Coping with Violence and Disasters
Strategies for Helping Children and Adolescents
Treatment of PTSD
People with PTSD are treated with specialized forms of psychotherapy and sometimes with medications or a combination of the two.
One of the forms of psychotherapy shown to be effective is
cognitive behavioral therapy, or CBT. In CBT, the patient is taught methods of overcoming anxiety or depression and modifying undesirable behaviors such as avoidance of reminders of the traumatic event. The therapist helps the patient examine and re-evaluate beliefs that are interfering with healing, such as the belief that the traumatic event will happen again. Children who undergo CBT are taught to avoid "catastrophizing." For example, they are reassured that dark clouds do not necessarily mean another hurricane, that the fact that someone is angry doesn't necessarily mean that another shooting is imminent, etc.
Play therapy and art therapy also can help younger children to remember the traumatic event safely and express their feelings about it.
Other forms of psychotherapy that have been found to help persons with PTSD include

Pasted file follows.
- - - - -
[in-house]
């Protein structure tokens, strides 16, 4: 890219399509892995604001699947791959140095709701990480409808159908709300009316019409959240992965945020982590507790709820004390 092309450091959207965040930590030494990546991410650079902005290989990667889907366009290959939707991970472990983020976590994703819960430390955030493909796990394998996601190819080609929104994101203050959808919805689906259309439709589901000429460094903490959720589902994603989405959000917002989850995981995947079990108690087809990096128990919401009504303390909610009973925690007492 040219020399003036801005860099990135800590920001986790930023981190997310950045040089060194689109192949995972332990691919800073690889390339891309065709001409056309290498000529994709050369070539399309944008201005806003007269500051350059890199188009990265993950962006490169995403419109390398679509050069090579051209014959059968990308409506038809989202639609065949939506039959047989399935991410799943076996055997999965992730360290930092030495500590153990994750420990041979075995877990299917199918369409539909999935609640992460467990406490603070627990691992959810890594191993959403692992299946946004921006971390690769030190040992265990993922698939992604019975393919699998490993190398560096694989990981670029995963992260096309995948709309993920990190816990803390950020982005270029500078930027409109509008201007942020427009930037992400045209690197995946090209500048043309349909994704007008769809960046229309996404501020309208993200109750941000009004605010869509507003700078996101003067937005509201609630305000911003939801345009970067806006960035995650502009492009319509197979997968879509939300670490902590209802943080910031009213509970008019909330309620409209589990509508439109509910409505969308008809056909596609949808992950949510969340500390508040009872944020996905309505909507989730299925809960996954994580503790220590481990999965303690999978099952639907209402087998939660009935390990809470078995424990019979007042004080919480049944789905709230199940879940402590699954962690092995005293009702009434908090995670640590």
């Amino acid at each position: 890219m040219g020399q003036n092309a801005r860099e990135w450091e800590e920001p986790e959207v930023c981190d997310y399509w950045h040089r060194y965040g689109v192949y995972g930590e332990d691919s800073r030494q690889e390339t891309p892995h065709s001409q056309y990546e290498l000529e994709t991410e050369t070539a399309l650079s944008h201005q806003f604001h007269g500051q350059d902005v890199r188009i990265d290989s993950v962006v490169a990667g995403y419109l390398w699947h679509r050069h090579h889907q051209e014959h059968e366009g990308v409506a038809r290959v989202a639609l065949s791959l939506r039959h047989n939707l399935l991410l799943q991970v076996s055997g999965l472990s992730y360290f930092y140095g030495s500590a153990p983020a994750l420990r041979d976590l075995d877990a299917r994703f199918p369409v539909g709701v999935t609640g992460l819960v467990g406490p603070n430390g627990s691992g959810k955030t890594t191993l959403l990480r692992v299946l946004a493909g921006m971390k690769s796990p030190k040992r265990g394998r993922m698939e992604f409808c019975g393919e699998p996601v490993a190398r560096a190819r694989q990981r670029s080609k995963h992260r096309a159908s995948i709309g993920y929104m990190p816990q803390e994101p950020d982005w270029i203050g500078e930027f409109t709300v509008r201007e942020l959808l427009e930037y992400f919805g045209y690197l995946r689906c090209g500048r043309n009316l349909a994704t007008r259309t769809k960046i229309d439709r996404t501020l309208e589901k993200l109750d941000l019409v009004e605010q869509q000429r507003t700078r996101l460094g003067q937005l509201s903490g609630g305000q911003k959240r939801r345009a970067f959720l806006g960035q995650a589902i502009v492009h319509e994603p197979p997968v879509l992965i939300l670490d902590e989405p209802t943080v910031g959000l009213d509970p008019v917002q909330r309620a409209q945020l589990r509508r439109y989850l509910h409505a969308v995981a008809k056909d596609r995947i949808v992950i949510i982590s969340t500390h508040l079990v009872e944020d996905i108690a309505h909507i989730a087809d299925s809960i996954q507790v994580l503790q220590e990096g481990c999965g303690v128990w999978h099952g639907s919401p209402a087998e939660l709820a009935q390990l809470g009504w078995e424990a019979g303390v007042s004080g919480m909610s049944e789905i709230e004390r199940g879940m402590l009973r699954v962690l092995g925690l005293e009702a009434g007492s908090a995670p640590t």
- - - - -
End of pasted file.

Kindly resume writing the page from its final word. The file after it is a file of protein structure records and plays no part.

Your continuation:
group and exposure therapy. A reasonable period of time for treatment of PTSD is 6 to 12 weeks with occasional follow-up sessions, but treatment may be longer depending on a patient's particular circumstances. Research has shown that support from family and friends can be an important part of recovery.
There has been a good deal of research on the use of medications for adults with PTSD, including research on the formation of emotionally charged memories and medications that may help block the development of
symptoms.20-22 Medications appear to be useful in reducing overwhelming symptoms of arousal (such as sleep disturbances and an exaggerated startle reflex), intrusive thoughts, and avoidance; reducing accompanying conditions such as depression and panic; and improving impulse control and related behavioral problems. Research is just beginning on the use of medications to treat PTSD in children and adolescents.
There is accumulating empirical evidence that trauma/grief-focused psychotherapy and selected pharmacologic interventions can be effective in alleviating PTSD symptoms and in addressing co-occurring
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Research on Trauma in Children and Adolescents
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